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Passions in Poetry

It's Monday Morning after Katrina

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Balladeer
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25 posted 09-06-2005 11:04 PM       View Profile for Balladeer   Email Balladeer   Edit/Delete Message      Find Poems   Click to visit Balladeer's Home Page   View IP for Balladeer

They say there's no such thing as a stupid question but I may come close with this one - but I'll ask anyway...

The water in the oceans is getting warmer.  A couple of degrees difference can turn a category three hurricane into a category five hurricane.

Global warming causes the icecaps to melt, from my understanding. The icecaps melting into the ocean causes the temperature of the waters to lower, it would seem. Why, then, would the waters in the oceans be getting warmer? Just a little burr...
Alicat
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26 posted 09-06-2005 11:30 PM       View Profile for Alicat   Email Alicat   Edit/Delete Message      Find Poems  View IP for Alicat

I hear ya.  When there's drought and heat waves in coastal areas, best hope there's nothing crossing into the Gulf, since that critter will explode with power.  There have been too many instances of the Gulf waters being a few degrees warmer than 'norm' over the past 100 years.  It comes and goes in cycles, just like darn near everything else in Nature.  In 1943, during the massive media blackout during WWII, there was a 'surprise' hurricane that hit Galveston and Houston causing extensive damage.  It was later found to have entered the Gulf as a Tropical Depression, hit the above average warm waters, and exploded into a Cat 5 which became a Cat 4 when it hit the Texan coastal shelf.  There's been so many hurricanes that were either weak Cat 1's, or lower that exploded upon hitting the Gulf since then, and even before.

Part of the Gulf warming cycle, at least to my mind, deals less with man-made global warming, and more with the tilting of the Earth from 23 degrees to 237 degrees (across the top, not all the way around).  That there is a very long cycle, spanning millenia.  Since the medieval era, average temps have been increasing.  Just look at the clothing styles of the northern European/Briton.  Heavy furs and cloth early on in the summer months to medium weight to light weight as centuries progressed.  'Global Warming' is by no means a new phenomina.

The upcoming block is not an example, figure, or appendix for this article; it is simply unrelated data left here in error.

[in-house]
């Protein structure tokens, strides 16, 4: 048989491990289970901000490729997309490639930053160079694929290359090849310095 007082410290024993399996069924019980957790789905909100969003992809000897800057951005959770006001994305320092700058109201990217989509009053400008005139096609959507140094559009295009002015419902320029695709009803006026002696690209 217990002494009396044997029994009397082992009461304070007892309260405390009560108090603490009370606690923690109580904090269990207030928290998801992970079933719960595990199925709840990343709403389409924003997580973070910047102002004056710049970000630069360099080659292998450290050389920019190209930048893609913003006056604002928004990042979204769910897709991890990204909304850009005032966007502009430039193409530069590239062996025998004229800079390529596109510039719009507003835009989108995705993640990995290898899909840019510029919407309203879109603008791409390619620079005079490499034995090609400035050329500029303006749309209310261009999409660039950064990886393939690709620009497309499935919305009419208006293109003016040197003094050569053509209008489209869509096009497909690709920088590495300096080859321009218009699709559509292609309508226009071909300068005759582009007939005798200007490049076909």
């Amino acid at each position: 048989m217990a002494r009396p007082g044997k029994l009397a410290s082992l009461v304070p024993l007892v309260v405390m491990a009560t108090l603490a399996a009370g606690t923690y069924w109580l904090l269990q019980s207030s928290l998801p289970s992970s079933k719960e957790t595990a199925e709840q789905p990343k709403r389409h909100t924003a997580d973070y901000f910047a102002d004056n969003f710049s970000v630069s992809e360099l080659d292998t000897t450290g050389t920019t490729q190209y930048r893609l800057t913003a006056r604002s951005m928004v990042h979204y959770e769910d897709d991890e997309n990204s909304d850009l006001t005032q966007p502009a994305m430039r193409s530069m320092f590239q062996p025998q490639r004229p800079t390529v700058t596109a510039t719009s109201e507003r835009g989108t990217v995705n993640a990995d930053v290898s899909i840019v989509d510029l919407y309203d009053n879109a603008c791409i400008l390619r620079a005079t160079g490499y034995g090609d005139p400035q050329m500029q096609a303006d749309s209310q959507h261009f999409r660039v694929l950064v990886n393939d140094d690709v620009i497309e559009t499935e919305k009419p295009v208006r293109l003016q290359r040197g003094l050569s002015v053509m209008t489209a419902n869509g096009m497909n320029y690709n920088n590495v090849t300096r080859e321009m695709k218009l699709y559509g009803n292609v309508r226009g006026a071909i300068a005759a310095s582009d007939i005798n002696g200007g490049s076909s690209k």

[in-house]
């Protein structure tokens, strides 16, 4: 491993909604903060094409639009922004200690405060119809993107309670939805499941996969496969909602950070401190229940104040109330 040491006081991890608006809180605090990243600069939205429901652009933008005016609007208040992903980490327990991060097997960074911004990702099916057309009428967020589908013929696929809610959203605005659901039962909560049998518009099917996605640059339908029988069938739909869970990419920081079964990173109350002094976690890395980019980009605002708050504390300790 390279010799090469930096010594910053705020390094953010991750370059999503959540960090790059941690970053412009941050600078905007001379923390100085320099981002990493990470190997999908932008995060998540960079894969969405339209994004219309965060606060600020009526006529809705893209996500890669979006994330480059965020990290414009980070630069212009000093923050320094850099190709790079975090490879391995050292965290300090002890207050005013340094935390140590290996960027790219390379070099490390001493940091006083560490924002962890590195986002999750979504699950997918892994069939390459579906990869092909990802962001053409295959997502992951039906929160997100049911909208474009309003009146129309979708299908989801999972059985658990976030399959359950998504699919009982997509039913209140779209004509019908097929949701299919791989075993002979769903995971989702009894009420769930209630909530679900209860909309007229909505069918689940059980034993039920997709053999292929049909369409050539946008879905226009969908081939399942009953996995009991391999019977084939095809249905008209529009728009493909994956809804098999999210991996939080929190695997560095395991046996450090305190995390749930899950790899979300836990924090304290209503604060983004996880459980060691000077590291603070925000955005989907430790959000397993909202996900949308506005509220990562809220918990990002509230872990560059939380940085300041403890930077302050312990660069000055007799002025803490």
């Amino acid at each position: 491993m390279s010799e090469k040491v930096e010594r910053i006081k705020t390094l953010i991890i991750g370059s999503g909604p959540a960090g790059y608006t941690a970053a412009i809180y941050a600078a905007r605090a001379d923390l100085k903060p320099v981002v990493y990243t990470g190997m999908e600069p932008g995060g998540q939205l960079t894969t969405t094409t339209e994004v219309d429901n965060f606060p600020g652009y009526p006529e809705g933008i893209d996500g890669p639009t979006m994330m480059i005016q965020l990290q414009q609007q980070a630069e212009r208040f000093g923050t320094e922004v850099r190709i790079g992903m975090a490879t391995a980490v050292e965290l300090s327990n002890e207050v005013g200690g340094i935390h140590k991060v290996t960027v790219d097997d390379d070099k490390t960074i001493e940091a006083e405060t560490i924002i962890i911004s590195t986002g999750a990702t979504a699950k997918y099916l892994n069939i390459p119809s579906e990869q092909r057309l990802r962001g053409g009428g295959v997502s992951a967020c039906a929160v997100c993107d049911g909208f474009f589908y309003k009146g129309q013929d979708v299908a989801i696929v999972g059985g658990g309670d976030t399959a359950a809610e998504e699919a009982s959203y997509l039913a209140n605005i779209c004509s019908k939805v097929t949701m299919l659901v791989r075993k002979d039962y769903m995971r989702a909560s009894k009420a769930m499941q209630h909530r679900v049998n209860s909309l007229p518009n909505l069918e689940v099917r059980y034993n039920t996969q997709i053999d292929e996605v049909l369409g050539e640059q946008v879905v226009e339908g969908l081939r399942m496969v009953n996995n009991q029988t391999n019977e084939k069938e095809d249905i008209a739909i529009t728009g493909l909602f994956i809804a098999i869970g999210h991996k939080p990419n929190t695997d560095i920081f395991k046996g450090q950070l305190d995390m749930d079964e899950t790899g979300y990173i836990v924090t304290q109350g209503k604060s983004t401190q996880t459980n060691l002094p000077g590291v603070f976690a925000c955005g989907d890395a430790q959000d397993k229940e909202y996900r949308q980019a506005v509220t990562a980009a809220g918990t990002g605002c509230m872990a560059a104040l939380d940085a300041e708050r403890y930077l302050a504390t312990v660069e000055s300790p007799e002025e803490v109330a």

LeeJ
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27 posted 09-07-2005 08:13 AM       View Profile for LeeJ   Edit/Delete Message      Find Poems  View IP for LeeJ

Although I've considered global warming to be somewhat a reason for more violent storms, I've got to say, I'm in agreement with Ali...as nature does work in cycles.  I remember the hords of cold winters and large accumulative snows...which lasted for weeks, months.  Now we get hit by a snow storm, Noreaster...and it's gone within a few days to a week.  The globe is certainly warmer, but I'm certain, unless divine intervention occurs, or a large scale nuclear attack...nature will to, once again, even if not in our lifetime, will find it necessary to pull her fur coat out of the moth balls.
Local Rebel
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28 posted 09-07-2005 05:49 PM       View Profile for Local Rebel   Email Local Rebel   Edit/Delete Message      Find Poems  View IP for Local Rebel

quote:

Global warming causes the icecaps to melt, from my understanding. The icecaps melting into the ocean causes the temperature of the waters to lower, it would seem. Why, then, would the waters in the oceans be getting warmer? Just a little burr...



The polar ice caps are heat sinks.  If you add more heat to the system and the sinks can't sink anymore heat -- what happens?

If you pour hot tea into a glass with 4 ice cubes, and into another glass with 3 ice cubes -- what happens?  As the ice cools the hot tea it absorbs heat until it is completely melted -- reaching the same temperature as the rest of the fluid in the glass.  Obviously the glass that started off with 4 cubes is cooler than the glass that started with 3 cubes.  Both, will continue to change temperature though until they reach the ambient temperature of their surroundings.

So, when the oceans get warmer and the polar caps melt - that means the warmer the oceans get -- the faster they'll get warmer.

[This message has been edited by Local Rebel (09-07-2005 06:47 PM).]

Balladeer
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29 posted 09-07-2005 07:25 PM       View Profile for Balladeer   Email Balladeer   Edit/Delete Message      Find Poems   Click to visit Balladeer's Home Page   View IP for Balladeer

As the ice cools the hot tea it absorbs heat until it is completely melted -- reaching the same temperature as the rest of the fluid in the glass.